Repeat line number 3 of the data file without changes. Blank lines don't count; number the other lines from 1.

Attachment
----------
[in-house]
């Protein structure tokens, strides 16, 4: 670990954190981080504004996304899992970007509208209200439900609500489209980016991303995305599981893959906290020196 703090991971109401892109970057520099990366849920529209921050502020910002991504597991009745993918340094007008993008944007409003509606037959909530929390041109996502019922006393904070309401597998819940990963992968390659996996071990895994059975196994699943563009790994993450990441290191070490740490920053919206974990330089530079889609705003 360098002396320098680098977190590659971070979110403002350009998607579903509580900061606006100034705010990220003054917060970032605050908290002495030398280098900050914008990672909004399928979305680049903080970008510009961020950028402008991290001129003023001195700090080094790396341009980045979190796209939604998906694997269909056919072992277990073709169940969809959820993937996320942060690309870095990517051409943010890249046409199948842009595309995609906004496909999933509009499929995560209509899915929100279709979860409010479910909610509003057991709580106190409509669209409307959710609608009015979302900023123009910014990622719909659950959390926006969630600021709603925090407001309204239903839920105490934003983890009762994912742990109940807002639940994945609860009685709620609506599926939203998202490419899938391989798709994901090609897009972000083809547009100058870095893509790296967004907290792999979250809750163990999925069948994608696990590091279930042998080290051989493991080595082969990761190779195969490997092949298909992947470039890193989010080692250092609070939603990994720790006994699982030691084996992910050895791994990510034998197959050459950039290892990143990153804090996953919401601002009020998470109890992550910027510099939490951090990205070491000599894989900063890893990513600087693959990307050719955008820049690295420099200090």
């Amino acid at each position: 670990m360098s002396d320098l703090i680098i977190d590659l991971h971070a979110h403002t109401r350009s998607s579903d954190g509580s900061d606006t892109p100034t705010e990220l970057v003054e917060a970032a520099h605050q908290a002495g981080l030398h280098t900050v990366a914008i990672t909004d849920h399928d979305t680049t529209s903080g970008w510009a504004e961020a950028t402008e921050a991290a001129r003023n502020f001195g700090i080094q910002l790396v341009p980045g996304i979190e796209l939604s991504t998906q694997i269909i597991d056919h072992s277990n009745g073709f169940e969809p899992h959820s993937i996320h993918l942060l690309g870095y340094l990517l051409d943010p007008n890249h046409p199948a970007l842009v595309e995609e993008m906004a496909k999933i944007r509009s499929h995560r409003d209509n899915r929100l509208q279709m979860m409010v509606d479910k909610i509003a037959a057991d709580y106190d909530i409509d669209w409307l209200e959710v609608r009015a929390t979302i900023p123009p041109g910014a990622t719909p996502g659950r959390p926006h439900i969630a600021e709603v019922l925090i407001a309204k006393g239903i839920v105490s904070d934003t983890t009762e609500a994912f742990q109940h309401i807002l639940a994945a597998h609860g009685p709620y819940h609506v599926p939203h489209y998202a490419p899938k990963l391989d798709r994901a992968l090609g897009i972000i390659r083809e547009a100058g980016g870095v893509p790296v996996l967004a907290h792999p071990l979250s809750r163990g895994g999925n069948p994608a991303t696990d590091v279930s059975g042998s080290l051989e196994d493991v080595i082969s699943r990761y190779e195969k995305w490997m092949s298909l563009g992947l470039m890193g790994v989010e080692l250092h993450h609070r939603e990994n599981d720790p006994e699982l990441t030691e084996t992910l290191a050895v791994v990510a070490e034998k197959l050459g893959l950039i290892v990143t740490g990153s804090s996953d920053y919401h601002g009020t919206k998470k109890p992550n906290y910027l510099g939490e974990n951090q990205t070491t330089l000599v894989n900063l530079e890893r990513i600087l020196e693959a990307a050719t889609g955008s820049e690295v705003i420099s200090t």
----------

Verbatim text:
């Amino acid at each position: 670990m360098s002396d320098l703090i680098i977190d590659l991971h971070a979110h403002t109401r350009s998607s579903d954190g509580s900061d606006t892109p100034t705010e990220l970057v003054e917060a970032a520099h605050q908290a002495g981080l030398h280098t900050v990366a914008i990672t909004d849920h399928d979305t680049t529209s903080g970008w510009a504004e961020a950028t402008e921050a991290a001129r003023n502020f001195g700090i080094q910002l790396v341009p980045g996304i979190e796209l939604s991504t998906q694997i269909i597991d056919h072992s277990n009745g073709f169940e969809p899992h959820s993937i996320h993918l942060l690309g870095y340094l990517l051409d943010p007008n890249h046409p199948a970007l842009v595309e995609e993008m906004a496909k999933i944007r509009s499929h995560r409003d209509n899915r929100l509208q279709m979860m409010v509606d479910k909610i509003a037959a057991d709580y106190d909530i409509d669209w409307l209200e959710v609608r009015a929390t979302i900023p123009p041109g910014a990622t719909p996502g659950r959390p926006h439900i969630a600021e709603v019922l925090i407001a309204k006393g239903i839920v105490s904070d934003t983890t009762e609500a994912f742990q109940h309401i807002l639940a994945a597998h609860g009685p709620y819940h609506v599926p939203h489209y998202a490419p899938k990963l391989d798709r994901a992968l090609g897009i972000i390659r083809e547009a100058g980016g870095v893509p790296v996996l967004a907290h792999p071990l979250s809750r163990g895994g999925n069948p994608a991303t696990d590091v279930s059975g042998s080290l051989e196994d493991v080595i082969s699943r990761y190779e195969k995305w490997m092949s298909l563009g992947l470039m890193g790994v989010e080692l250092h993450h609070r939603e990994n599981d720790p006994e699982l990441t030691e084996t992910l290191a050895v791994v990510a070490e034998k197959l050459g893959l950039i290892v990143t740490g990153s804090s996953d920053y919401h601002g009020t919206k998470k109890p992550n906290y910027l510099g939490e974990n951090q990205t070491t330089l000599v894989n900063l530079e890893r990513i600087l020196e693959a990307a050719t889609g955008s820049e690295v705003i420099s200090t």